Said Wall 12 is divided by a vertical slit 120, which extends the entire height thereof, into two wall portions 12a which are identical and which are each substantially semicylindrical. Said slit 12c is located at the front of the holder and is diametrically opposed to the location of handle 13, as is clearly shown in FIG. 2.
Said wall portions 12a are somewhat flexible and resilient so that they may be spread to widen the slit 12 under conditions to be described below. Ordinarily, however, the adjacent vertical edges of the wall portions 12a abut each other at slit 12c.
Holder 10 is provided with a pair of ribs 16 on each wall portion 12a. Said ribs 16 are preferably equally spaced around the periphery of wall 12, there being four ribs 16 in all. The invention is not limited to this number of ribs. Each said rib extends vertically the entire height of wall 12 and extends radially inwardly from the inner face of wall 12. Each said rib is preferably generally rectangular in cross section. In the form'shown. in FIG. 5, the distance between the inner 'face 16c of rib 16 and the inner surface of wall 12 (indicated by broken line 3 in FIG. 5) is approximately equal to the radial dimension of bead 31, whihc may be approximately inch.
Each said rib 16 hasa downwardly inwardly inclined upper surface 16a and an upwardly inwardly inclined lower surface 16b. Said surfaces 16a and 16b are optionally and preferably flat.
The inner faces 16c of ribs 16 are on an imaginary cylindrical surface, the diameter of which is less than the diameter of bead 31, so as to permit spreading of wall portions 12a when bead 31 is located between ribs 16. Also, in the form shown in FIG. 5, the diameter of this imaginary cylinder is approximately the same as the diameter of the main portion of the peripheral wall of can 30, to permit ribs 16 to abut the peripheral wall of can 30 frictionally, and with substanital closing of slit 12c, when can 30 is extended through holder wall 12 with bead 31 clear of ribs 16.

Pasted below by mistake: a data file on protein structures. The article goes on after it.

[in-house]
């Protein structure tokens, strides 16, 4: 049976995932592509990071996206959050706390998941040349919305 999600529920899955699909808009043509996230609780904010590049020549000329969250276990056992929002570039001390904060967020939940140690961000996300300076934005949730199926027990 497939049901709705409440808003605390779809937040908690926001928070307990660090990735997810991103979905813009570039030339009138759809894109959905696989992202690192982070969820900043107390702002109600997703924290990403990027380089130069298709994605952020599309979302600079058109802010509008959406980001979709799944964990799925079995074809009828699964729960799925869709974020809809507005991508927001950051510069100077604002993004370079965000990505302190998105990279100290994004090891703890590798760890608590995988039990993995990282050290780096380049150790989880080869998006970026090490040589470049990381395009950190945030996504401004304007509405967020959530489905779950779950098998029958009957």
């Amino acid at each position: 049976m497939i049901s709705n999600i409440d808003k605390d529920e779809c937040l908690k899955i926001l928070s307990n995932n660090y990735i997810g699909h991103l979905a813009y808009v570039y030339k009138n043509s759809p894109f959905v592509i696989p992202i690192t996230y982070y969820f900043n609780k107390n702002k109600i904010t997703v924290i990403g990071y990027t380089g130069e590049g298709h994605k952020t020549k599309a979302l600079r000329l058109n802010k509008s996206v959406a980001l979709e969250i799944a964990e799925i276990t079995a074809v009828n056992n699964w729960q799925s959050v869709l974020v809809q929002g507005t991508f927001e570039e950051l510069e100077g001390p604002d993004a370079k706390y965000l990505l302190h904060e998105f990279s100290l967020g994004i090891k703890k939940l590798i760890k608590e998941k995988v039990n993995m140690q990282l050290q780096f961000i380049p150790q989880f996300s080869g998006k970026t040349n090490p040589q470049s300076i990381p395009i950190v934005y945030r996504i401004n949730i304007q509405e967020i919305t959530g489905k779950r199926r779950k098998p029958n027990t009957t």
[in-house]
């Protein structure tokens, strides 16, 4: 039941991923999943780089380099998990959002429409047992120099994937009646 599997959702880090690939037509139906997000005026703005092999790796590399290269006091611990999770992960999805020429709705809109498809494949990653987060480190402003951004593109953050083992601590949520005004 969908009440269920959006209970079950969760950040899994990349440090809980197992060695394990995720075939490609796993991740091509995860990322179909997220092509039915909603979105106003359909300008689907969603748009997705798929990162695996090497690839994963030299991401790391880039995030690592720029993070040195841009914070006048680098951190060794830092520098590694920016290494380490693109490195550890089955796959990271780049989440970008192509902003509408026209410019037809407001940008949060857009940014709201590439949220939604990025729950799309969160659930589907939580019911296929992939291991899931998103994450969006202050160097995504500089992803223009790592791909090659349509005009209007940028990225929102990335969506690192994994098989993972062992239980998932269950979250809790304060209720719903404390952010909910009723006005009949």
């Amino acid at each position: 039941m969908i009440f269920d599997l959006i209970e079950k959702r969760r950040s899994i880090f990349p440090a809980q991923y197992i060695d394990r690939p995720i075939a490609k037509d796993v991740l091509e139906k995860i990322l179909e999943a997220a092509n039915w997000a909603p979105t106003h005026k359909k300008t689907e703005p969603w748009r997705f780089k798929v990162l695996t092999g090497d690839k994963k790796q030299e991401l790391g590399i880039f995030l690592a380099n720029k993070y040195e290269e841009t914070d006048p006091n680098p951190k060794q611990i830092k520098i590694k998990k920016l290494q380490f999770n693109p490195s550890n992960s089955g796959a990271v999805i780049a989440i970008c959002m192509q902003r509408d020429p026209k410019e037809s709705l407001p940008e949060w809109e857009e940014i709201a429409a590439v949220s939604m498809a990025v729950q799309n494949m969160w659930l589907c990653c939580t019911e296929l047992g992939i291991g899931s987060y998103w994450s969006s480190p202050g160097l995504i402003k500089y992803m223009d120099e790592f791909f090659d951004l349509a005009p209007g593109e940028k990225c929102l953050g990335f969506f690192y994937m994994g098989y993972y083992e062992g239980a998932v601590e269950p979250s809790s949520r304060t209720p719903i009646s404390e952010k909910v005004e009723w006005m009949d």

In the use of the holder, with the holder assumed to be held in normal upright position, can 30 is held above the holder and in registration therewith and is moved downwardly with relation to the holder. The lower bead 31 strikes the upper cam surfaces 16a of ribs 16, and causes the two wall sections 12:: to be flexed away from each other, widening slit 12c, until bead 31 moves below the cam surfaces 16a and against the main inner surfaces of ribs 16. While the can continues to be lowered, wall sections 12a remain outwardly flexed.
Can 30 is lowered until bead 31 is located below the level of wall 12 and is seated against the lower face 4- of recess 11b of base 11. In this position, the inner faces 16c of ribs 16 are in frictional abutment with the outer periphery of can 30, with wall sections 12a approximately in their normal positions and with slit 12c approximately closed. Preferably, the proximate vertical edges of wall sections 12a are slightly spaced, so that wall sections 12a are under slight tension.